LANSING, Mich. (AP) - Michigan’s school superintendent has terminated the contract giving a fledgling authority that runs 15 low-performing schools in Detroit exclusive functions of a turnaround district that could take over more failing public schools across the state.
Mike Flanagan, in a letter dated Tuesday and released Wednesday, notified the Education Achievement Authority that a 2011 deal ends a year from now instead of in 2016. He’d hoped to nix the arrangement immediately but said the school system didn’t agree.
“Even with the severing of the existing agreement, the EAA would be included among the options considered in which to place the state’s lowest-achieving schools in the future,” the superintendent wrote to EAA Chancellor John Covington.
Flanagan’s move came as Gov. Rick Snyder continues to have trouble winning approval of a bill to codify or expand the authority mainly because of resistance to putting non-Detroit schools under its control.
Michigan law allows the lowest-achieving 5 percent of public schools - 137 at last check - to be placed into the state’s reform district if their “redesign” plan isn’t achieving satisfactory results.
In 2011, the state transferred responsibilities of the turnaround district to the EAA, a new school authority backed by Snyder and formed through an agreement between Detroit schools’ state-appointed emergency manager and Eastern Michigan University. The 15 EAA schools opened last academic year with longer days, 500 more hours of class annually than usual, no grade levels and instruction tailored to individual students.
The authority has come under criticism from Democrats, some Republicans, K-12 superintendents and schools boards that contend the model is unproven, losing enrollment and lacks transparency. On the other side are those, including foundations that contributed money to get the EAA off the ground, who support doing something innovative for students trapped in failing schools.
“Perhaps the superintendent is starting to come to the conclusion that a lot of the parents in the EAA have had and it’s time to leave,” said Rep. Brandon Dillon, D-Grand Rapids. “This is not the best option for kids in struggling schools.”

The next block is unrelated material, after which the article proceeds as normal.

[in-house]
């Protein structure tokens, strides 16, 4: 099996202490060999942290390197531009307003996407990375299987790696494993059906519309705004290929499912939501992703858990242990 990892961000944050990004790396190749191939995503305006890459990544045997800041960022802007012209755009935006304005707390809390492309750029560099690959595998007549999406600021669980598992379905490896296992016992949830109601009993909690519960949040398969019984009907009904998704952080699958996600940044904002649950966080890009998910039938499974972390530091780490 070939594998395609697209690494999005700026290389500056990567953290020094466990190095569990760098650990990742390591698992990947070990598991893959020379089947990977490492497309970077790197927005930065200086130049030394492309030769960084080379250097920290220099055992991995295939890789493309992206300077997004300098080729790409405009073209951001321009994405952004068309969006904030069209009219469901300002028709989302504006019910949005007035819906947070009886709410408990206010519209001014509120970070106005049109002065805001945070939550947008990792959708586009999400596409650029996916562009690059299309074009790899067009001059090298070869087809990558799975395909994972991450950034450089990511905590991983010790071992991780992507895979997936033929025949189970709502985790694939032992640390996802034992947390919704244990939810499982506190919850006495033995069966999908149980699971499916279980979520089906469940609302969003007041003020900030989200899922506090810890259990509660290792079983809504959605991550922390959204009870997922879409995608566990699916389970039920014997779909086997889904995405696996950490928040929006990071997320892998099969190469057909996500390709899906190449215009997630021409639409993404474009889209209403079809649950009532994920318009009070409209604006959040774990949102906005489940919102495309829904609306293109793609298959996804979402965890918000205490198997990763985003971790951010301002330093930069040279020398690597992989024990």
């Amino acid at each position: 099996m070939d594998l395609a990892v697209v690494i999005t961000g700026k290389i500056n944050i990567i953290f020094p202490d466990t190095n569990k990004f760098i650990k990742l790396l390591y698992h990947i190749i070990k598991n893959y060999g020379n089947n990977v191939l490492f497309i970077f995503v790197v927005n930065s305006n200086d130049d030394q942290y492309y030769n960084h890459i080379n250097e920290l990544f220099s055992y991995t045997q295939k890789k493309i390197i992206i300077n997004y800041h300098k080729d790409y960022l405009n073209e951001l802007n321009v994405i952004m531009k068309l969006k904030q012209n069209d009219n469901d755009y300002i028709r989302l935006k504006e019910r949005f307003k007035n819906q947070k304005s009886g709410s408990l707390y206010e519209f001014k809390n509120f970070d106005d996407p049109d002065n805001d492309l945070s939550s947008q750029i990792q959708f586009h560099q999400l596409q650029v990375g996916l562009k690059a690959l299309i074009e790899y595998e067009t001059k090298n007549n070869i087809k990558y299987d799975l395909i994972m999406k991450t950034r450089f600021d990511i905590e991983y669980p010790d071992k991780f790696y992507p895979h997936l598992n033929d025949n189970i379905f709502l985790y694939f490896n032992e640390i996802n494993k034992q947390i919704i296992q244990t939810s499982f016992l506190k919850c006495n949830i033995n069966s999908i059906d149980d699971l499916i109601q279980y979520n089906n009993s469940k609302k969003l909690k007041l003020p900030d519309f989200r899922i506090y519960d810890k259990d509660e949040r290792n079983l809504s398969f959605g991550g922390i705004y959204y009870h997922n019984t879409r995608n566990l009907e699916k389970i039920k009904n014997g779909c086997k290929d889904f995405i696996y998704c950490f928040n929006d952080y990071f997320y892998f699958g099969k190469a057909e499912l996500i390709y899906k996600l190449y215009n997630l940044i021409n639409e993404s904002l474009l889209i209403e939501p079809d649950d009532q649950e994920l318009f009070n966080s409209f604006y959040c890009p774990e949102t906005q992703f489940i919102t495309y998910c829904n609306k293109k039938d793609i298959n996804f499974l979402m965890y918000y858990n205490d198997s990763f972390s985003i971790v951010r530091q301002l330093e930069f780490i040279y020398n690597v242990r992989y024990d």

Flanagan has threatened to move more schools into the turnaround district on his own but prefers that legislation be passed. The stalled bill is partly an attempt to better define and clarify the state’s role when a low-achieving school is converted to a new operating entity outside a financial emergency situation like in Detroit.
“What the superintendent has said and what we agree with is there may be better options for particular buildings,” Snyder spokesman Dave Murray said. “This is not in any way, shape or form criticism from him of the EAA. What he’s looking for is flexibility and we agree with that.”
Flanagan spokesman Martin Ackley said Michigan’s school redesign office will have to develop agreements with local school districts, intermediate school districts and “other educational entities” to operate schools in the turnaround district.
The legislation would allow no more than 50 schools in the district at any time, prioritize intervening in K-8 schools and prohibit schools from being added until the 2015-16 academic year. Schools in the bottom 5 percent can be found in Grand Rapids, Lansing and elsewhere.
Opponents, including some members of the state school board, say the bill contains no “exit strategy” for schools to return to their original districts.
EAA spokesman Terry Abbott said the authority supports additional flexibility for the state superintendent and defended its performance, saying nearly six in 10 students achieved 1 ½ years of growth in math and reading in year one. Critics have disputed the numbers.